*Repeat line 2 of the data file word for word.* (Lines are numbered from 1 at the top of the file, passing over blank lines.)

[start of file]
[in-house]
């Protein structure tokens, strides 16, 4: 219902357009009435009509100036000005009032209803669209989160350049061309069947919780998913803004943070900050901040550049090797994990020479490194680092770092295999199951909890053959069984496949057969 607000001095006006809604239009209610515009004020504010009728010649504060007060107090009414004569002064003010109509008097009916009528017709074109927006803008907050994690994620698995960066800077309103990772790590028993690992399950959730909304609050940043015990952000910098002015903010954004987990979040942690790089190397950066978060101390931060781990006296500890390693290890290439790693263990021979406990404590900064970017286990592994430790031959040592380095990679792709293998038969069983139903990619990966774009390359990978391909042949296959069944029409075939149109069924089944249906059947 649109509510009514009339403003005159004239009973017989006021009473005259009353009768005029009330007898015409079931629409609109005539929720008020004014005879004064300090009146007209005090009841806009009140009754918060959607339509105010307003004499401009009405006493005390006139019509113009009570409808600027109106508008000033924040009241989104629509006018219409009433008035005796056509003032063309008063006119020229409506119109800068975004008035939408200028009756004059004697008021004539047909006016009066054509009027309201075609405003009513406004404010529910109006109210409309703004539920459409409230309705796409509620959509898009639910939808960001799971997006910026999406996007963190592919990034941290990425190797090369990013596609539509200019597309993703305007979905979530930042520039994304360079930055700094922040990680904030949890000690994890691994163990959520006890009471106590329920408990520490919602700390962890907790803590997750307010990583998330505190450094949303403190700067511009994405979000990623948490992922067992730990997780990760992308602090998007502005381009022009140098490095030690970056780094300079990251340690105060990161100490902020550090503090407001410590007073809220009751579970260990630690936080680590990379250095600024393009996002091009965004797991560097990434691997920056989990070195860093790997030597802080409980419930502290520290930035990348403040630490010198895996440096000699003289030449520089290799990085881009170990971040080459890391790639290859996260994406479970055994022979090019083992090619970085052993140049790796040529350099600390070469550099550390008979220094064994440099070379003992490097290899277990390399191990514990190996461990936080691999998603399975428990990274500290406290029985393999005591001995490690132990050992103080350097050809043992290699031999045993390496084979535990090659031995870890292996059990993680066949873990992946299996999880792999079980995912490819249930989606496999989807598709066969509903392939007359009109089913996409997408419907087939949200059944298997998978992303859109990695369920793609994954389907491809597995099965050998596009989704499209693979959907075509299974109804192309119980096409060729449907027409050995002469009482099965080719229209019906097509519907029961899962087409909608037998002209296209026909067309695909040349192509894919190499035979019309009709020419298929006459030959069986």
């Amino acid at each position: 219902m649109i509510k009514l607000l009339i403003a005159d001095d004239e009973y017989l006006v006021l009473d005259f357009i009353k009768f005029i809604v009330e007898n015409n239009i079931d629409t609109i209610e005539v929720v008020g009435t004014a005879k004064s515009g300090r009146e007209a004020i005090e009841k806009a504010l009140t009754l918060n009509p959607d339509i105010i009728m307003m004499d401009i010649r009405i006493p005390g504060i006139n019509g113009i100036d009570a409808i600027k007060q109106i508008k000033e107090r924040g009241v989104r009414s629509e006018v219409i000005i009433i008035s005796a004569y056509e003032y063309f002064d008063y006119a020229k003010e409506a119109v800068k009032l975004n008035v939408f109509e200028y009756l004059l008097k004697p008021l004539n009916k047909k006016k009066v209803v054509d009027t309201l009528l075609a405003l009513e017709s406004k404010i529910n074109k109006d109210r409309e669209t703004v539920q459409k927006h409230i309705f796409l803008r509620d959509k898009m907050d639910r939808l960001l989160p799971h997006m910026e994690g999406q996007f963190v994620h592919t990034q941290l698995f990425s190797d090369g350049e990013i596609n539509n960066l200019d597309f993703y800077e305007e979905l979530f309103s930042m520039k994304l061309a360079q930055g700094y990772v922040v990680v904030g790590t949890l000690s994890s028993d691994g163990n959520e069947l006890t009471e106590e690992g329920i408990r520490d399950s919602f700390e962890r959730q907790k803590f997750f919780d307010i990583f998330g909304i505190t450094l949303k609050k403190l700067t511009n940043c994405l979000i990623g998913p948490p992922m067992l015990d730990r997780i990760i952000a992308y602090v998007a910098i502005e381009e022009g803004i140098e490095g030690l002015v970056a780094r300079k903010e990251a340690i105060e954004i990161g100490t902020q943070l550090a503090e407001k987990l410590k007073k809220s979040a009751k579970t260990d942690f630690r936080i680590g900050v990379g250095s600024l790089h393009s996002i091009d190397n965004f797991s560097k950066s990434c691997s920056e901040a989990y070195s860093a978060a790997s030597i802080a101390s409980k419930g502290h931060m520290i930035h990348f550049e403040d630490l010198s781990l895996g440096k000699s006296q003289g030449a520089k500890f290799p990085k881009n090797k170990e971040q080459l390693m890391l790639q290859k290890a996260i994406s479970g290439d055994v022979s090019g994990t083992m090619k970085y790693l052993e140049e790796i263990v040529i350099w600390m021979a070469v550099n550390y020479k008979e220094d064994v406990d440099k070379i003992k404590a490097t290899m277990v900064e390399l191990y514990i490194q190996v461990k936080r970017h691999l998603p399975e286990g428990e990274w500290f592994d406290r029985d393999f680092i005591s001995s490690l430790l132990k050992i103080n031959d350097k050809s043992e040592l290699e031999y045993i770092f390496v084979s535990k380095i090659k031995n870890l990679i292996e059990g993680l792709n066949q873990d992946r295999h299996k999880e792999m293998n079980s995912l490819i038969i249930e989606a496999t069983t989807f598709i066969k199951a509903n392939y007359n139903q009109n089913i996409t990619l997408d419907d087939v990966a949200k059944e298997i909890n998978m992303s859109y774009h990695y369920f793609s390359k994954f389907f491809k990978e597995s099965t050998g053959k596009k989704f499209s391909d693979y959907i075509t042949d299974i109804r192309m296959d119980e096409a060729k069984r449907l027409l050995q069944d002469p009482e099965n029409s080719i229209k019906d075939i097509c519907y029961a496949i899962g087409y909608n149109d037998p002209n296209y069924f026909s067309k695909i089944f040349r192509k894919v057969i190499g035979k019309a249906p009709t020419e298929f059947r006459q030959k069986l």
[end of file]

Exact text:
């Protein structure tokens, strides 16, 4: 219902357009009435009509100036000005009032209803669209989160350049061309069947919780998913803004943070900050901040550049090797994990020479490194680092770092295999199951909890053959069984496949057969 607000001095006006809604239009209610515009004020504010009728010649504060007060107090009414004569002064003010109509008097009916009528017709074109927006803008907050994690994620698995960066800077309103990772790590028993690992399950959730909304609050940043015990952000910098002015903010954004987990979040942690790089190397950066978060101390931060781990006296500890390693290890290439790693263990021979406990404590900064970017286990592994430790031959040592380095990679792709293998038969069983139903990619990966774009390359990978391909042949296959069944029409075939149109069924089944249906059947 649109509510009514009339403003005159004239009973017989006021009473005259009353009768005029009330007898015409079931629409609109005539929720008020004014005879004064300090009146007209005090009841806009009140009754918060959607339509105010307003004499401009009405006493005390006139019509113009009570409808600027109106508008000033924040009241989104629509006018219409009433008035005796056509003032063309008063006119020229409506119109800068975004008035939408200028009756004059004697008021004539047909006016009066054509009027309201075609405003009513406004404010529910109006109210409309703004539920459409409230309705796409509620959509898009639910939808960001799971997006910026999406996007963190592919990034941290990425190797090369990013596609539509200019597309993703305007979905979530930042520039994304360079930055700094922040990680904030949890000690994890691994163990959520006890009471106590329920408990520490919602700390962890907790803590997750307010990583998330505190450094949303403190700067511009994405979000990623948490992922067992730990997780990760992308602090998007502005381009022009140098490095030690970056780094300079990251340690105060990161100490902020550090503090407001410590007073809220009751579970260990630690936080680590990379250095600024393009996002091009965004797991560097990434691997920056989990070195860093790997030597802080409980419930502290520290930035990348403040630490010198895996440096000699003289030449520089290799990085881009170990971040080459890391790639290859996260994406479970055994022979090019083992090619970085052993140049790796040529350099600390070469550099550390008979220094064994440099070379003992490097290899277990390399191990514990190996461990936080691999998603399975428990990274500290406290029985393999005591001995490690132990050992103080350097050809043992290699031999045993390496084979535990090659031995870890292996059990993680066949873990992946299996999880792999079980995912490819249930989606496999989807598709066969509903392939007359009109089913996409997408419907087939949200059944298997998978992303859109990695369920793609994954389907491809597995099965050998596009989704499209693979959907075509299974109804192309119980096409060729449907027409050995002469009482099965080719229209019906097509519907029961899962087409909608037998002209296209026909067309695909040349192509894919190499035979019309009709020419298929006459030959069986």